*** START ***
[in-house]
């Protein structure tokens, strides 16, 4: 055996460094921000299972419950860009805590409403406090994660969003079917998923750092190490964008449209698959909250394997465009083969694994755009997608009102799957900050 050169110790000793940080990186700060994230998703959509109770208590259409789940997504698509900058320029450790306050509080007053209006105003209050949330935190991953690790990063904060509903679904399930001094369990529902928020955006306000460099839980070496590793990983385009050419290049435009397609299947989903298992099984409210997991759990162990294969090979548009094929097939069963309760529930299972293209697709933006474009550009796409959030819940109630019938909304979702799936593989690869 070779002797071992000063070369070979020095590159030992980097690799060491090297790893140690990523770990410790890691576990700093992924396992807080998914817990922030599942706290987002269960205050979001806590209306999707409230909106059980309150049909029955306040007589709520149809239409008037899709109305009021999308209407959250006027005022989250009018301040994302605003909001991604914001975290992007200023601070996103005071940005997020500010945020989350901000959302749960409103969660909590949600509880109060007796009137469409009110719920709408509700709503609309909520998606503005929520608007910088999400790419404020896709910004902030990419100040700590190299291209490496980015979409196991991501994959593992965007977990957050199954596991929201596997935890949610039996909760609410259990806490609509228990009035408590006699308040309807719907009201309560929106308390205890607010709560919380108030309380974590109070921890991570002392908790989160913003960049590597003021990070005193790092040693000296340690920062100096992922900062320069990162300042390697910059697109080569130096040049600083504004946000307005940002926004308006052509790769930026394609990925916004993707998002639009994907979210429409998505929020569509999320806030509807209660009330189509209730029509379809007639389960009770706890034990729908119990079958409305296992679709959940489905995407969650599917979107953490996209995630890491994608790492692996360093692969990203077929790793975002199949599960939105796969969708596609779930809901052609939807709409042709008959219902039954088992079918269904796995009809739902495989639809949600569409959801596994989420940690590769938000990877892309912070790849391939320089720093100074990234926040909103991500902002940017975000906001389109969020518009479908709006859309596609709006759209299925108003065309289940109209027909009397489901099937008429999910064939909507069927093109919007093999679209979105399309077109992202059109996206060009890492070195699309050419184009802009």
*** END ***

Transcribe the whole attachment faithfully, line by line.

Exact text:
[in-house]
């Protein structure tokens, strides 16, 4: 055996460094921000299972419950860009805590409403406090994660969003079917998923750092190490964008449209698959909250394997465009083969694994755009997608009102799957900050 050169110790000793940080990186700060994230998703959509109770208590259409789940997504698509900058320029450790306050509080007053209006105003209050949330935190991953690790990063904060509903679904399930001094369990529902928020955006306000460099839980070496590793990983385009050419290049435009397609299947989903298992099984409210997991759990162990294969090979548009094929097939069963309760529930299972293209697709933006474009550009796409959030819940109630019938909304979702799936593989690869 070779002797071992000063070369070979020095590159030992980097690799060491090297790893140690990523770990410790890691576990700093992924396992807080998914817990922030599942706290987002269960205050979001806590209306999707409230909106059980309150049909029955306040007589709520149809239409008037899709109305009021999308209407959250006027005022989250009018301040994302605003909001991604914001975290992007200023601070996103005071940005997020500010945020989350901000959302749960409103969660909590949600509880109060007796009137469409009110719920709408509700709503609309909520998606503005929520608007910088999400790419404020896709910004902030990419100040700590190299291209490496980015979409196991991501994959593992965007977990957050199954596991929201596997935890949610039996909760609410259990806490609509228990009035408590006699308040309807719907009201309560929106308390205890607010709560919380108030309380974590109070921890991570002392908790989160913003960049590597003021990070005193790092040693000296340690920062100096992922900062320069990162300042390697910059697109080569130096040049600083504004946000307005940002926004308006052509790769930026394609990925916004993707998002639009994907979210429409998505929020569509999320806030509807209660009330189509209730029509379809007639389960009770706890034990729908119990079958409305296992679709959940489905995407969650599917979107953490996209995630890491994608790492692996360093692969990203077929790793975002199949599960939105796969969708596609779930809901052609939807709409042709008959219902039954088992079918269904796995009809739902495989639809949600569409959801596994989420940690590769938000990877892309912070790849391939320089720093100074990234926040909103991500902002940017975000906001389109969020518009479908709006859309596609709006759209299925108003065309289940109209027909009397489901099937008429999910064939909507069927093109919007093999679209979105399309077109992202059109996206060009890492070195699309050419184009802009």